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Basal Cell Carcinoma Screenings for Volusia and Flagler Counties

The Most Frequently Occurring Form of Skin Cancer

Basal Cell Carcinoma is the most common form of skin cancer. It occurs most frequently on sun-exposed regions of the body. Although this skin cancer rarely spreads (metastasizes) to other organs of the body, it can cause severe destruction of surrounding tissue. Thus early detection and treatment are needed.
Most basal cell carcinomas are caused by chronic sun exposure, especially in people with fair skin, light hair and blue, green or grey eyes. In a few instances, there are other contributing factors such as burns, exposure to radiation, arsenical intoxication, or chronic dermatitis.
Basal cell carcinoma may have several different appearances on your skin. Some warning signs that may indicate you have basal cell carcinoma are an open sore, a reddish patch, a growth with an elevated border and a central indentation, a bump, or nodule and a scar-like area.

How Can We Protect Ourselves?

Because chronic overexposure to sunlight is the leading cause of basal cell carcinoma, sun avoidance, especially during peak sunlight hours, is an important preventative measure to help reduce the risk of developing this skin cancer.
Limit skin exposure to the sun's harmful ultraviolet rays by wearing sunglasses, broad-brimmed hats, and sun protective clothing. Most importantly, use a broad-spectrum sunscreen, rated SPF-30 or higher, on all exposed skin, including the lips, even on cloudy days. Reapply sunscreen frequently. Additionally, avoid tanning parlors and artificial tanning devices as they increase your risk as well.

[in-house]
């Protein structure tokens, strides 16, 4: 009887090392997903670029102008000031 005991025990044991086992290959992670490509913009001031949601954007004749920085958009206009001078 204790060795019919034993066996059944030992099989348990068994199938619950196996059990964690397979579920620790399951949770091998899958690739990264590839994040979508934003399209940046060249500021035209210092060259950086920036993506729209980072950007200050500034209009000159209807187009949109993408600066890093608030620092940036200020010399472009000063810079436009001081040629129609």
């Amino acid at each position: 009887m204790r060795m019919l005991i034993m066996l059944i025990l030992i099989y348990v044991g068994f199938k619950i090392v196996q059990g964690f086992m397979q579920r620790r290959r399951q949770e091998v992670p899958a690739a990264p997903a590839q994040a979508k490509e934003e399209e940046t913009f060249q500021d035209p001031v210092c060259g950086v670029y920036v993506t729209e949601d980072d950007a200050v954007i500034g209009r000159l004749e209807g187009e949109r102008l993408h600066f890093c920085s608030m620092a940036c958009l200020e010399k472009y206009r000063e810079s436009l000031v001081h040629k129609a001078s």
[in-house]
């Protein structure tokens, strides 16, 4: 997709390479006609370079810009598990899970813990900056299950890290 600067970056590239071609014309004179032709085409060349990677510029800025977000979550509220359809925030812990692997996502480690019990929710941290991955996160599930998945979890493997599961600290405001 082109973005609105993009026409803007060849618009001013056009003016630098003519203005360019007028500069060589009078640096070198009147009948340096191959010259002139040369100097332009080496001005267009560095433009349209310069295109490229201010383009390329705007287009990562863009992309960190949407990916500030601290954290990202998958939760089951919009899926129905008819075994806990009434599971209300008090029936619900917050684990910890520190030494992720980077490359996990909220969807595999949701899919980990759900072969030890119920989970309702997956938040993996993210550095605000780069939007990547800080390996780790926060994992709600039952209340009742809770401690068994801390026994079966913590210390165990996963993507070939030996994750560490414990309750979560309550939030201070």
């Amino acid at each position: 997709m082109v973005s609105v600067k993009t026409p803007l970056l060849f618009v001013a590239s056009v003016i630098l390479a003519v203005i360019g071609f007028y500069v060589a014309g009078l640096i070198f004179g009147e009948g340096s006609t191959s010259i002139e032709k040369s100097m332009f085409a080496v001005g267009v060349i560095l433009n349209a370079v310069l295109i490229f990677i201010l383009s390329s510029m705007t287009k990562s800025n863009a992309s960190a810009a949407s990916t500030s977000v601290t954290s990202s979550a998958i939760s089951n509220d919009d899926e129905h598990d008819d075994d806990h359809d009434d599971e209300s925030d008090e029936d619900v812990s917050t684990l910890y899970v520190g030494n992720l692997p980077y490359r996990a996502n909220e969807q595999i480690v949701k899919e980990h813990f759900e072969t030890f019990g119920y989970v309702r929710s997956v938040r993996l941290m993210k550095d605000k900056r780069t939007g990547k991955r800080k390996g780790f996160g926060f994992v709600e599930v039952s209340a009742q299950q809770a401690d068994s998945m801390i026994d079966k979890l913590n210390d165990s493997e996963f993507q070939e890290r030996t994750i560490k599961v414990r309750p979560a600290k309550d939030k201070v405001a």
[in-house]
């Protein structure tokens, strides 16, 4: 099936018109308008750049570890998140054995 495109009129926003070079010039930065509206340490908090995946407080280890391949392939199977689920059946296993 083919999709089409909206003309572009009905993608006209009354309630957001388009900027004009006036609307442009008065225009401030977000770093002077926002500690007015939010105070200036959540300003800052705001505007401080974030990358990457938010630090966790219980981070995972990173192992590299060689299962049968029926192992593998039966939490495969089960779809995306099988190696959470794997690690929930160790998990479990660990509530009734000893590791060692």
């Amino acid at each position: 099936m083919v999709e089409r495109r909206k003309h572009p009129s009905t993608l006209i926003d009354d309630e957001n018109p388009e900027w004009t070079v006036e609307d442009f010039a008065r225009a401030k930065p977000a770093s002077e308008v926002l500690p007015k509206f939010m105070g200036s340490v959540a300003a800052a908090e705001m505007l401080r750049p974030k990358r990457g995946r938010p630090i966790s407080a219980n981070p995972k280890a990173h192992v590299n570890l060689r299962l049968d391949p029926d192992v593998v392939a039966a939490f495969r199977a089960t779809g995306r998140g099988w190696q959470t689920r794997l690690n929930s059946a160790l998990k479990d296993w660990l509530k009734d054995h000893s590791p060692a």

Inspect your entire body regularly for any skin changes, especially those already mentioned, and routinely visit your dermatologist for a skin examination.

The Treatment Options

After sections of tissue from a biopsy of your skin are assessed under a microscope by a dermatopathologist and determined to be basal cell carcinoma, your dermatologist will discuss several treatment options. Your physician's choice of therapy depends on the size, location and subtype of basal cell carcinoma. The patient's age and general health are also taken into consideration. The more common treatment options include excisional surgery, electrosurgery and radiation therapy. Your dermatologist will discuss these treatment options with you.

Don't Become a Statistic

Not only is basal cell carcinoma the most common form of skin cancer, it is the most common of all cancers, affecting nearly 1,000,000 Americans each year. Men are affected more often than women. Basal cell carcinomas generally tend to occur in older individuals, although they may occur in young adults and even children. People with one basal cell carcinoma have a greater chance of developing others, thus emphasizing the importance of regular follow-up visits to a dermatologist.
References: Greenway, H.T., & C.M. Peterson. 1998. Treatment Guidelines for Basal Cell Carcinoma: The Skin Cancer Foundation Journal 16: 16-17, 81./ Weedon, D. 1997. Skin Pathology New York: Chruchill Livingston
basal cell carcinoma